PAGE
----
“I chose journalism to be close to people, and I knew that it wouldn’t be easy to change the situation. But at least I managed to bring Palestinians’ voices to the world.”
– Shireen Abu Akleh
Shireen Abu Akleh is the latest Palestinian journalist to be murdered by the Israeli occupation military — ”latest” because murdering Palestinian journalists is nothing new for the Zionist military. Around this time last year, the Israeli military bombed a civilian building in Gaza which housed the offices of the Associated Press and Al Jazeera. An investigation by the United Nations found that during Gaza’s Great March of Return protests in 2018-2019, Israel’s military murdered two journalists and injured at least 115 other journalists. In fact, members of the Knesset have even voiced their support for Israeli soldiers in these instances: far-right politician Itamar Ben-Gvir tweeted last night, “I fully support Israeli soldiers, as Al Jazeera correspondents have often obstructed their work by intentionally standing in the middle of the battlefield.”
Israeli forces undeniably target Palestinian journalists, yet members of the U.S. press are denying it. Many of the biggest news outlets are pushing an editorial line which obscures the fact that this was a murder of a journalist committed by Israeli occupation forces.
As someone who considers myself a professional journalist, the lack of solidarity from people who call themselves journalists when another journalist is targeted and killed is sickening. Shireen’s death should be causing an uproar from every single news outlet. I’m not naive: I understand there are class interests that cause major publications to back the interests of U.S. imperialism in their editorial lines. I understand that the bourgeois press as an institution has long aided the violence of U.S. imperialism and its proxies in occupying Israel. That does not make it any less sickening and hurtful witnessing entire news outlets throw Palestinian journalists under the bus.
Despite my hatred for the capitalist journalism industry, I still take a lot of pride in calling myself a journalist. This is because I truly believe the act of journalism can play an important role in bringing about change for humanity when those who pursue journalism treat their profession as a public service. Shireen Abu Akleh was the type to treat journalism as a public service. In fact, I’m willing to say that all Palestinian journalists who risk their lives to platform the Palestinian struggle for liberation are the type to treat journalism as a public service. I’m sick of seeing Palestinian journalists killed for their selfless reporting, just to watch other journalists repeat the Israeli state’s line under the guise of objectivity.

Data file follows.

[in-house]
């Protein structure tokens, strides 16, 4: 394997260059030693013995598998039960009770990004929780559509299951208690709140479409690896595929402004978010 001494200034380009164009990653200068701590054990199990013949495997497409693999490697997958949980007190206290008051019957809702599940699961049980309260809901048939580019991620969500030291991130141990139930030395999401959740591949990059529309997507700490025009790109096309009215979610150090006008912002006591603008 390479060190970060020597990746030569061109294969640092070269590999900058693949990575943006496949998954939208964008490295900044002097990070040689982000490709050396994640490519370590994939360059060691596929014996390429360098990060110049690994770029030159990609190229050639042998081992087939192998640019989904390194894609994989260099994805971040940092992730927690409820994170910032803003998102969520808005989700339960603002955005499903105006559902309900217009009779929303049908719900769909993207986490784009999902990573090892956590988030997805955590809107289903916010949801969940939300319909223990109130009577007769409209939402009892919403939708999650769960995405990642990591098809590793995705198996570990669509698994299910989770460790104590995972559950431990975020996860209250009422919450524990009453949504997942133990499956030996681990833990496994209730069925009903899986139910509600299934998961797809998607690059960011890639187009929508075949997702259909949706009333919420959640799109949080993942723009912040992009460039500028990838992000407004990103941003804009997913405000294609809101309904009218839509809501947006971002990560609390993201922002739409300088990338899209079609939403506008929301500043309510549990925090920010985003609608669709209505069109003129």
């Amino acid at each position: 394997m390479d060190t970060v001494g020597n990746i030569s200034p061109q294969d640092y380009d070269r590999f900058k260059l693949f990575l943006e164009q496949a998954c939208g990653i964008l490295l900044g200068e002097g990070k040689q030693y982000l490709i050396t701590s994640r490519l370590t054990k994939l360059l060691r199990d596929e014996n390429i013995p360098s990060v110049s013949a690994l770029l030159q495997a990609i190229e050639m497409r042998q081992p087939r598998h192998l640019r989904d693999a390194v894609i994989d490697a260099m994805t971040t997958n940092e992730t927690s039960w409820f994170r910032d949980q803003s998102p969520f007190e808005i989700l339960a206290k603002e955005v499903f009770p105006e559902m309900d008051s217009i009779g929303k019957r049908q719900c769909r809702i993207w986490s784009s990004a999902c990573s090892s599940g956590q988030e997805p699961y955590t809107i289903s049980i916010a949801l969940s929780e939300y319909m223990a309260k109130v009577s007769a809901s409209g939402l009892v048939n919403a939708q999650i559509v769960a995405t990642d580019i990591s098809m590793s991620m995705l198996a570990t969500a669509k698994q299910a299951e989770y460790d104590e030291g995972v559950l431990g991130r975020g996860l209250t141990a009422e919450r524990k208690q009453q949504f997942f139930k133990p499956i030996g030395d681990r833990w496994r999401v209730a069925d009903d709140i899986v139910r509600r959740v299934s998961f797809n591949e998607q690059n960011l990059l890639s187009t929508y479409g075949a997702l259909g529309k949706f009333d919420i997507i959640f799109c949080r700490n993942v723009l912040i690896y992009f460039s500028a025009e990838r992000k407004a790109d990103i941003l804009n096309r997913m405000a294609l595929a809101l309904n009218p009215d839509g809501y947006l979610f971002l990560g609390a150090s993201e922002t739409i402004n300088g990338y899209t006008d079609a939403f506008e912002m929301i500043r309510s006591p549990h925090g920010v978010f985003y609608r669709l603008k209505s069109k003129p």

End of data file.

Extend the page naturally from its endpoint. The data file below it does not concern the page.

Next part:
The journalism industry is so set on covering for the Zionist state of Israel that when journalists challenge Israel, they risk losing their jobs. This was shown when the Associated Press fired reporter Emily Wilder for making social media posts critical of Zionism. This was shortly after Israel literally bombed the Associated Press’s office in Gaza. While there are plenty of journalists who don’t show solidarity with Palestinian journalists for ideological reasons, there are also many who stay silent because they want to keep doing journalism themselves, and there is no guarantee they will be able to find work if they are more vocally supportive of Palestinian journalists. I believe that being silent is the wrong decision morally, but I understand that concerns over finding work make many people more willing to put morals aside. After all, the pressures of surviving capitalism extend to the field of journalism.